good luck
:-)
Posted: 06/07/2007 at 11:45

Glen - I think that listening to your body is a great way to approach training - it is broadly speaking what I do!

Ok, so you'll have to incorporate SOME planning if you are aiming for a half marathon, but it can and does work. Different strokes for different folks. Some people like rigid plans, others dont - I dont.

Ive been running since 2002 (and im bloody tired now a ho ho ho ho!)....and last year I did 8 maras and a couple of ultras....plus a handful of shorter races. As long as you get the long runs in mix it up with some shorter/faster/hillier stuff you will be fine!

Listening to your legs is critical in terms of rest days/niggles and things like that.
Posted: 06/07/2007 at 11:57


JFB
This does depend to a degree on how much training you are doing, I think. If you are doing 3 days per week, you can 'afford' to go by how you feel. If you move up to 6 days per week, the whole issue of making sure you have sufficient glycogen for the harder bits that really count comes into it, and you can't always afford to go faster if you're feeling good.


Posted: 06/07/2007 at 13:30

thanks for all the advice. i think i need at least some structure just to get into good habits. at moment next target is a 10k at end of sept. hopefully once i negotiate that i will be fit enough generally to think about longer runs. ive read about glycogen probably codswallop but someone said (forgetten where) that its levels shouldnt be a problem at half marathon distance. is that true?
Posted: 06/07/2007 at 13:57

Glen - re Glycogen - yeah I would say so...as long as you dont start the race after having eaten nothing for a day before hand.

I often see people using gels and things on half maras, so for some people it is 'necessary' for others not. As you become more experienced you will find out what works for you...I will tend to only consume something on runs of 15/20 miles or more...but will nearly always have water enven on something as short as a 5 mile race. Another good thing about your body is that it is pretty good at telling you waht it wants/needs in terms of fuel. (or at least mine is!)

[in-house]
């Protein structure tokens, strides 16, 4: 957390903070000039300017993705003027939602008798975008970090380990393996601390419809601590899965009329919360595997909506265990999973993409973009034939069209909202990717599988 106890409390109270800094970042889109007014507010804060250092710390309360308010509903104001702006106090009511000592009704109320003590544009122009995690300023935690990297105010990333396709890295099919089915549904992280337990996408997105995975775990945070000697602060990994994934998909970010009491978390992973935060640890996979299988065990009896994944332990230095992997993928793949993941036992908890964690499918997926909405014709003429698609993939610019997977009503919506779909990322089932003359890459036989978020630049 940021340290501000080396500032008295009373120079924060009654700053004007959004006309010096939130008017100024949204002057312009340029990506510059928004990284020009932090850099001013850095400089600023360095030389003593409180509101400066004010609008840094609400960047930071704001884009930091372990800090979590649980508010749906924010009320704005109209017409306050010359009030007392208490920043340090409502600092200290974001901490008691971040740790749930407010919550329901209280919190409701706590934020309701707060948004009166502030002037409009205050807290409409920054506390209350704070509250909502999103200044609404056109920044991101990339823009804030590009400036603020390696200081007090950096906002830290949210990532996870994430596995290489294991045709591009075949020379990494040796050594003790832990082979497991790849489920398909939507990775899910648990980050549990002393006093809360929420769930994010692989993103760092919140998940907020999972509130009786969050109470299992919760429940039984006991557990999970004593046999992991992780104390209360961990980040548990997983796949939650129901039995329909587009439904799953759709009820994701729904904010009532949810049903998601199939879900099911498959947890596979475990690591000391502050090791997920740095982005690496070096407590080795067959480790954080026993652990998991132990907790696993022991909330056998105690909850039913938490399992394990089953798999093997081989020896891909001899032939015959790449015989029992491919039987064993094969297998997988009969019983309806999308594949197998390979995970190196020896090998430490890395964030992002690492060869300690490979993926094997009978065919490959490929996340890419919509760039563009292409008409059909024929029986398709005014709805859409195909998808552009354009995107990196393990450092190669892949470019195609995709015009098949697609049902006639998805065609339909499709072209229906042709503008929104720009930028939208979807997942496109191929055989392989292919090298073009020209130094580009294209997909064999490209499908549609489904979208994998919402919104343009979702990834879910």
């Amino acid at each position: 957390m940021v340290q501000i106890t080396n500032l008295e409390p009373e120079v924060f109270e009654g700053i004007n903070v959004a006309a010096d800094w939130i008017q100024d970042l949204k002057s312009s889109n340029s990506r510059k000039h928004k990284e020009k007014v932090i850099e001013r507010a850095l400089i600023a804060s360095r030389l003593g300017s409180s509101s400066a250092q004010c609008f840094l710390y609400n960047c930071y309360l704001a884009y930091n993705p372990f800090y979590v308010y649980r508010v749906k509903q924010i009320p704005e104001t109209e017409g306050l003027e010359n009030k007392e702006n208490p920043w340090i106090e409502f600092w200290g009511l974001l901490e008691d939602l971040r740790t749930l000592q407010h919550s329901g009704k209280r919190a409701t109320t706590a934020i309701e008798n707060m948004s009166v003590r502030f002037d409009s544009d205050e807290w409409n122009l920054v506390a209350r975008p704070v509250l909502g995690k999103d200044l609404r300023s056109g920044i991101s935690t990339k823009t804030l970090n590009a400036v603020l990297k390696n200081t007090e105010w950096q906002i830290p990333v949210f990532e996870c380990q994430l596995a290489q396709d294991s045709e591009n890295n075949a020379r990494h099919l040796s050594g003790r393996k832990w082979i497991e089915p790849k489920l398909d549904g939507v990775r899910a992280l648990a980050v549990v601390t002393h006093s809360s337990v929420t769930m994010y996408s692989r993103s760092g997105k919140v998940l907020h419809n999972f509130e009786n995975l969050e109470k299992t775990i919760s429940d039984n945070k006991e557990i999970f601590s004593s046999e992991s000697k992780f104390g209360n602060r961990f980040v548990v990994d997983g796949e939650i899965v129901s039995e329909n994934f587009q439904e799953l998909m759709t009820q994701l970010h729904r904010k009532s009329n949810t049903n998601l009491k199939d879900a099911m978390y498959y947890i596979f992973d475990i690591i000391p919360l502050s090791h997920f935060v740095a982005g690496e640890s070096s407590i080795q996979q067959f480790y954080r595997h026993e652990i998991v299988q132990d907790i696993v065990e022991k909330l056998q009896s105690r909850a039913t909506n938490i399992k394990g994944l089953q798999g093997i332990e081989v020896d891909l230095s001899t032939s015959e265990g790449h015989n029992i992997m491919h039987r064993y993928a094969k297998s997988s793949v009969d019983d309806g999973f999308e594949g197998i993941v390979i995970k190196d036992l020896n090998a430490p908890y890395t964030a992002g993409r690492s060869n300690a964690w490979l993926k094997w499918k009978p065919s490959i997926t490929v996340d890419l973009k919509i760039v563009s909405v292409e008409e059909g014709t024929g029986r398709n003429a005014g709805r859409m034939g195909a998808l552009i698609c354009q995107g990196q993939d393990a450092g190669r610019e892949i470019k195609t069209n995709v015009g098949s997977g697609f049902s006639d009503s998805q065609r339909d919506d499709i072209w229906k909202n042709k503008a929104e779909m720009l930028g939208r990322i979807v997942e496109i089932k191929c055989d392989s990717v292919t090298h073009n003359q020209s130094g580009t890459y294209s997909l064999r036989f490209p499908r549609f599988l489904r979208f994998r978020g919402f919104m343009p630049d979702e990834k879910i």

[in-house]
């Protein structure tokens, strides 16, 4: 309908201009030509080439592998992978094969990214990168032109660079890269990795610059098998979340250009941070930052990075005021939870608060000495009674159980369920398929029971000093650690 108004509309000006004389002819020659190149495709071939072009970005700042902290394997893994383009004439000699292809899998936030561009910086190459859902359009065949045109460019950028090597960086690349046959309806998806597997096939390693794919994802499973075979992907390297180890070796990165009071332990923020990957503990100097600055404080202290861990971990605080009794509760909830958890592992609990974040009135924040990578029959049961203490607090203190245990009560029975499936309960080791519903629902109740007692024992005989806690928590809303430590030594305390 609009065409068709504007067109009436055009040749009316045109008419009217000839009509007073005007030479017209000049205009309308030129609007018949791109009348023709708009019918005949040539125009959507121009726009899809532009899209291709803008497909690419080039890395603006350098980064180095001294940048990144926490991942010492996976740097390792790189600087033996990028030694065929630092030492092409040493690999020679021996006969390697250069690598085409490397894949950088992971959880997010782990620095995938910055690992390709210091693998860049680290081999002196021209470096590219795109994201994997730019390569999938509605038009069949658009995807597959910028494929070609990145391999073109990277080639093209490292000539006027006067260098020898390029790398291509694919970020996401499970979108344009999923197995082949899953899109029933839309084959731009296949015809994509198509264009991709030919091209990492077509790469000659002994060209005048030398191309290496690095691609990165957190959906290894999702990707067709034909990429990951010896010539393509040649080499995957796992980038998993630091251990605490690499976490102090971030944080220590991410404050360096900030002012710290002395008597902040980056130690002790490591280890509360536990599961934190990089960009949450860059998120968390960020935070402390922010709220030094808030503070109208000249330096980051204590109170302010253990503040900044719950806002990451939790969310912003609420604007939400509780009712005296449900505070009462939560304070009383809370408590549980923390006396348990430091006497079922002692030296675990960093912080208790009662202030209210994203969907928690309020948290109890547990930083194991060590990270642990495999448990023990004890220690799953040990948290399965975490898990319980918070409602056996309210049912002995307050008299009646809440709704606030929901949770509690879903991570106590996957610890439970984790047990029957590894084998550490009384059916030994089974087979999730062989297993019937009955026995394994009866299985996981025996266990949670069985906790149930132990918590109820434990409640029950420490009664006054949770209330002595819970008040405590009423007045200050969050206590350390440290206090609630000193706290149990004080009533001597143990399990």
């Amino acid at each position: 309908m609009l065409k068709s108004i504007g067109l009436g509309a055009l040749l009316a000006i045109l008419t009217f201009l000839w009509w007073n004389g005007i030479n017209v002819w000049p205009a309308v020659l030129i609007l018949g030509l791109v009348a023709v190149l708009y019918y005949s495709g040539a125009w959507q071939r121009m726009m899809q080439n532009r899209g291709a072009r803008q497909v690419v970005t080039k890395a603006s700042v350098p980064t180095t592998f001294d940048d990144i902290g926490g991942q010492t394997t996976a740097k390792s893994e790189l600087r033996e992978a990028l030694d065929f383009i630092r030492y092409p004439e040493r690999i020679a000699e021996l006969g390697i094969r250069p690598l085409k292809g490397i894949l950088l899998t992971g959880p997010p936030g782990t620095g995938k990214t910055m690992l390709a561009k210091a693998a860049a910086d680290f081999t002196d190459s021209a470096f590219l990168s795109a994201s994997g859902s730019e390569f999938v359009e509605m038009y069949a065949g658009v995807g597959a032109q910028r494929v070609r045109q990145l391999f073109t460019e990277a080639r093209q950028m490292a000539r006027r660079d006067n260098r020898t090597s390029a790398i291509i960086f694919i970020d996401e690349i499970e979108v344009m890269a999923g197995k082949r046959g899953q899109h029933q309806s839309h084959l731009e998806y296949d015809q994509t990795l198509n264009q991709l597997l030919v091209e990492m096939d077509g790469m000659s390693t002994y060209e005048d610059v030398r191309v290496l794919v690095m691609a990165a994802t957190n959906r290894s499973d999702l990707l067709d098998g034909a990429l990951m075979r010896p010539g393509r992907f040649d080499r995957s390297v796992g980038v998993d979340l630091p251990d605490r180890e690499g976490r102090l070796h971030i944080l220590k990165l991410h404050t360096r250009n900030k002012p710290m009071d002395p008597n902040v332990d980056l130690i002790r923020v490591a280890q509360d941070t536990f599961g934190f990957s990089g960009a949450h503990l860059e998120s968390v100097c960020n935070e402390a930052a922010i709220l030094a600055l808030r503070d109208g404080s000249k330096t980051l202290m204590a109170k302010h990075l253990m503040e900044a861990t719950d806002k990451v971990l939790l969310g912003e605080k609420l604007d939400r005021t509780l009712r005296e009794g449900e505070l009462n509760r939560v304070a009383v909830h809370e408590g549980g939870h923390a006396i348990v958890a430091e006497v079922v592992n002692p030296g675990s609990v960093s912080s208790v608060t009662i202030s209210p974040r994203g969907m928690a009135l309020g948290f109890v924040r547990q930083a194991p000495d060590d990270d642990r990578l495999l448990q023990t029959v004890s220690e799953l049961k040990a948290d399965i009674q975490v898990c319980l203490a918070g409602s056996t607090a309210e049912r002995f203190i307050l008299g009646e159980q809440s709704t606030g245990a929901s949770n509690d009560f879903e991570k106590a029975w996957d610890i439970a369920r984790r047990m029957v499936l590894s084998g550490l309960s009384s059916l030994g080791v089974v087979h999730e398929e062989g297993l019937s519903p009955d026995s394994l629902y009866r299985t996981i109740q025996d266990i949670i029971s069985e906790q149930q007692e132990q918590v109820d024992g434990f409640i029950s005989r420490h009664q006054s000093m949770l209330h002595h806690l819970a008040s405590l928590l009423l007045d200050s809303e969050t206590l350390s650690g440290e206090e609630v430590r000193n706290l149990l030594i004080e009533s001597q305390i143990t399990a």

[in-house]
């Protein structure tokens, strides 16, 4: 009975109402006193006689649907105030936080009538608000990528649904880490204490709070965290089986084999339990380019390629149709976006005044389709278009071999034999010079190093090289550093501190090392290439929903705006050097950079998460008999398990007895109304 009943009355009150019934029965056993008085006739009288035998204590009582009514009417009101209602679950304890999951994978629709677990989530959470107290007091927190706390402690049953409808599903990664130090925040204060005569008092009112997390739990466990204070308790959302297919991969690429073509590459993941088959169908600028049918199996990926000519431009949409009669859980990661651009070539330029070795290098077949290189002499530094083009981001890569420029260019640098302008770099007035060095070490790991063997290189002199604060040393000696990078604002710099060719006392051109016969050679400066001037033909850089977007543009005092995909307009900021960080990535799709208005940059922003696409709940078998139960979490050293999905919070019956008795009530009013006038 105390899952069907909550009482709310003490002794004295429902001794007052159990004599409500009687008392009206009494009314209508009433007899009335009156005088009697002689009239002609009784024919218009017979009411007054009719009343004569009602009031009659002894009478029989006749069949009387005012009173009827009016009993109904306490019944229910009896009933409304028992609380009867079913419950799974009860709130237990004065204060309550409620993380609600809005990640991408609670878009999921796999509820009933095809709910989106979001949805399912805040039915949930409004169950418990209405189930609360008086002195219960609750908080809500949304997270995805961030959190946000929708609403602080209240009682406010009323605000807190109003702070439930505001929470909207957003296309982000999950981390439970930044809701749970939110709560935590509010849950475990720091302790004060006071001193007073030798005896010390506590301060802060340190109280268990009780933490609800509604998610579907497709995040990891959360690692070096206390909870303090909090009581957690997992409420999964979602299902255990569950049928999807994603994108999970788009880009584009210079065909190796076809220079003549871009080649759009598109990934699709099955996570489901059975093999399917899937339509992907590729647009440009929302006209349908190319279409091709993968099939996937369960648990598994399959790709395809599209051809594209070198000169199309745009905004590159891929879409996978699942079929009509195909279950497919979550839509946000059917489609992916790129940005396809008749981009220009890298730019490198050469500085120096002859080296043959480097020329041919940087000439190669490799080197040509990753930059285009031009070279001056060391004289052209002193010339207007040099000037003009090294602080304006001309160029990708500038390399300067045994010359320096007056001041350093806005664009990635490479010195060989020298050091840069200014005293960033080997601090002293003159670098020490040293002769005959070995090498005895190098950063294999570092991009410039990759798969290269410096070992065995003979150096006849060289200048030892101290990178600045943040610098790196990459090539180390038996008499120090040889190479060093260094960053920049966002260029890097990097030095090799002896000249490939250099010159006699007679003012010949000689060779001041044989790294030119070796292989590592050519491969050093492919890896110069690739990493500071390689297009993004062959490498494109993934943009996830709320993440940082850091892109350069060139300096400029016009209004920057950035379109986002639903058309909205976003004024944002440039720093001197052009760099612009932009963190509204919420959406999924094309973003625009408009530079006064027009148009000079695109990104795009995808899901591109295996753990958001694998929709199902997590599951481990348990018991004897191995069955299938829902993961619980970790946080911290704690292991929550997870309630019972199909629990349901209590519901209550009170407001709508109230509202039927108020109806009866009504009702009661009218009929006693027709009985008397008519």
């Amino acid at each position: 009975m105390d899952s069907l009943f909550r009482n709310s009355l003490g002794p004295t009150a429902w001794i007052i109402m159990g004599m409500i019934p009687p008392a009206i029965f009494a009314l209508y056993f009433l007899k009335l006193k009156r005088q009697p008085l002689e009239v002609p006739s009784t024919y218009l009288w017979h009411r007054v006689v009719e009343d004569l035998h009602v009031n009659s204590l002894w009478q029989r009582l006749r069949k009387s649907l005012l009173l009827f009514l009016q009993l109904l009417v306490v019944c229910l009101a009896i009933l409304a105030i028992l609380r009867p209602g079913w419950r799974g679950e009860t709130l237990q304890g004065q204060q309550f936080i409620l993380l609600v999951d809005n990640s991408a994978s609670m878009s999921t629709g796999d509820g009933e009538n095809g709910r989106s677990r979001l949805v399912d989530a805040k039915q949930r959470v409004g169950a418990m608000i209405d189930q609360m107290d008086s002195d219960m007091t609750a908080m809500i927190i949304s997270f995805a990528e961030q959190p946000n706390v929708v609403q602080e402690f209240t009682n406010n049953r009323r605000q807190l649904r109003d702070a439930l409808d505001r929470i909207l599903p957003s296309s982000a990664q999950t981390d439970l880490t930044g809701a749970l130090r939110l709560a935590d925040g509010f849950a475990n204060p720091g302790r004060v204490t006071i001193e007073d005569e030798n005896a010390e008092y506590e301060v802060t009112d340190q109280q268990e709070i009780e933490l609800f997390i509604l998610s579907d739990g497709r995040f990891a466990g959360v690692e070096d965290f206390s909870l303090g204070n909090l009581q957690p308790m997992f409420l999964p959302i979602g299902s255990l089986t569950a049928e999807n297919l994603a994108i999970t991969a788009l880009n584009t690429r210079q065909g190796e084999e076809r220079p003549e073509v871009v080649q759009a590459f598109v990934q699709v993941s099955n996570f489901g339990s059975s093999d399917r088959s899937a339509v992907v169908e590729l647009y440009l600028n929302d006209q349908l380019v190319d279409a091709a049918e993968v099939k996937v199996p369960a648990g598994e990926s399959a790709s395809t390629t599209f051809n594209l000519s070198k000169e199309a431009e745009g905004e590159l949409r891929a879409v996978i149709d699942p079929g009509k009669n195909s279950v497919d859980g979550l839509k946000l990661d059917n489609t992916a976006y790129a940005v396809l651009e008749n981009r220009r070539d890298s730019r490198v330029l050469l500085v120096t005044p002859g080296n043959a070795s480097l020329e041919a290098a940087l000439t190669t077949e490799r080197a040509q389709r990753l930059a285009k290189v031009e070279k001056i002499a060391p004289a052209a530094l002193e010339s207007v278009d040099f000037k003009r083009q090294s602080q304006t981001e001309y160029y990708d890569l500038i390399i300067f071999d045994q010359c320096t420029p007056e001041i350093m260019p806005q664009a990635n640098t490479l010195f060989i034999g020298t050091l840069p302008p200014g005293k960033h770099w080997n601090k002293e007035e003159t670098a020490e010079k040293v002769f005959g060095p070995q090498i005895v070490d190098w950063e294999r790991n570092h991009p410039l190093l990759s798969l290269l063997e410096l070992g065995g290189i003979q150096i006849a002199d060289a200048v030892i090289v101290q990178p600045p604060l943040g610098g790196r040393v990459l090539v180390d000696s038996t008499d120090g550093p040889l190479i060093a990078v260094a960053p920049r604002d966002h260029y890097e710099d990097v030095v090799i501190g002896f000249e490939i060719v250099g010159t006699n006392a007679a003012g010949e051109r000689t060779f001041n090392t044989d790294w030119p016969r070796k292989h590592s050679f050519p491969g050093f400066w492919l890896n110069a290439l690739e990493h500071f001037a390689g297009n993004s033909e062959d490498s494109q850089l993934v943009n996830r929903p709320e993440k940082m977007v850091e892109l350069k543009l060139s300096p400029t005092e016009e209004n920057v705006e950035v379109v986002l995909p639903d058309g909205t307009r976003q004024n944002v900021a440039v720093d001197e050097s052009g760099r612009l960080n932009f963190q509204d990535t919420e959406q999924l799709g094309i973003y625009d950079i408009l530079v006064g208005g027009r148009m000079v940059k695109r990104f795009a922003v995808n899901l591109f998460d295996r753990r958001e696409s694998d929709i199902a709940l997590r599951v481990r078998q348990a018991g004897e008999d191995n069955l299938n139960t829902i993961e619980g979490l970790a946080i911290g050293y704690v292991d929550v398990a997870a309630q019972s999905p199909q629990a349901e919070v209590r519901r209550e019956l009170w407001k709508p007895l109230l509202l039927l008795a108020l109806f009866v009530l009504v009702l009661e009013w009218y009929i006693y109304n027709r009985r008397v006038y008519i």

Posted: 06/07/2007 at 14:04

I'm inclined to agree that this is not a problem in 1/2 marathon <someone will now say that they have 'hit the wall' in a half).

I also does not have to be a problem with longer (marathon and ultras) you just need to be aware of it and mangage your pacing so that it does not become a problem.

Colin
Posted: 06/07/2007 at 14:04

Colin....funny you should say that...ive 'hit the wall' in a 10k....well i dont think it was hit the wall so much, more 'blew up' or overheated from going too fast....an opening 1st 2 km splits were 3:30-3:40.... it went downhill after that!....but the feeling and net result from going too fast for my capabilities I suspect resutls in very similar results as 'hitting the wall'.

'Hitting the Wall' & 'Blowing up' - what are the differences? That could be a thread in itself?!
Posted: 06/07/2007 at 14:10

ah see, I said there would be one, but you have exceeded my expectations Nick, a 10K! not bad going, but good times for you first 2kms:-)
I've done a similar thing many years ago at school in a 1500m race, beat that ;-)

But more seriously I think that 'hitting the wall' is very different from just starting too fast.

Starting too fast is going too fast for your bodies capabilities/fitness. 'the Wall' in marathon terms is when physically you could carry on but there are no energy reserves left. This can effect even top class runners, but I believe that in upper performance levels the bodies will have adapted slightly to mae more effcient use of the energy stores.

Colin
Posted: 06/07/2007 at 14:21

Colin - I agree, 1500m....good skills! (or not!)

Speaking of that sort of distance - if you fancy a bit of speed work (a little bit too!) there is a 1 mile challenge at Bourton on the Water in a couple of weeks!

I started a new thread on the wall/blowing up thing
Posted: 06/07/2007 at 14:25

There is a 1km 'fun' run at the WestWilts Show in Trowbridge that is in a few weeks time, so that is even shorter!

I did a short speed session today, 3 miles. that my version of short!

now what was the thread about...

ah yes, flexible approach to training.

I am firmly of the opinion that these 'training plans' are only guides in any case.
I for one am not prepared to have my training dictated by an anonymous piece of paper. I use them as guides and pick out the bits I want to do, normally these are the bits I will find hard. There is little point training your strengths, you need to train your weeknesses. These will be the sessions that you think 'oh no a .... session', concentrate on these in preferance to the easy cop out of 'another easy paced run'.

Colin
Posted: 06/07/2007 at 14:34

Glennzo, if you're running three times a week, a "listen to your body" approach is fine provided you're building up your long runs gradually. However, if you were running more often I'd be advising caution - it's all too easy to run hard for three or four consecutive sessions and then find that you can't move on the next one!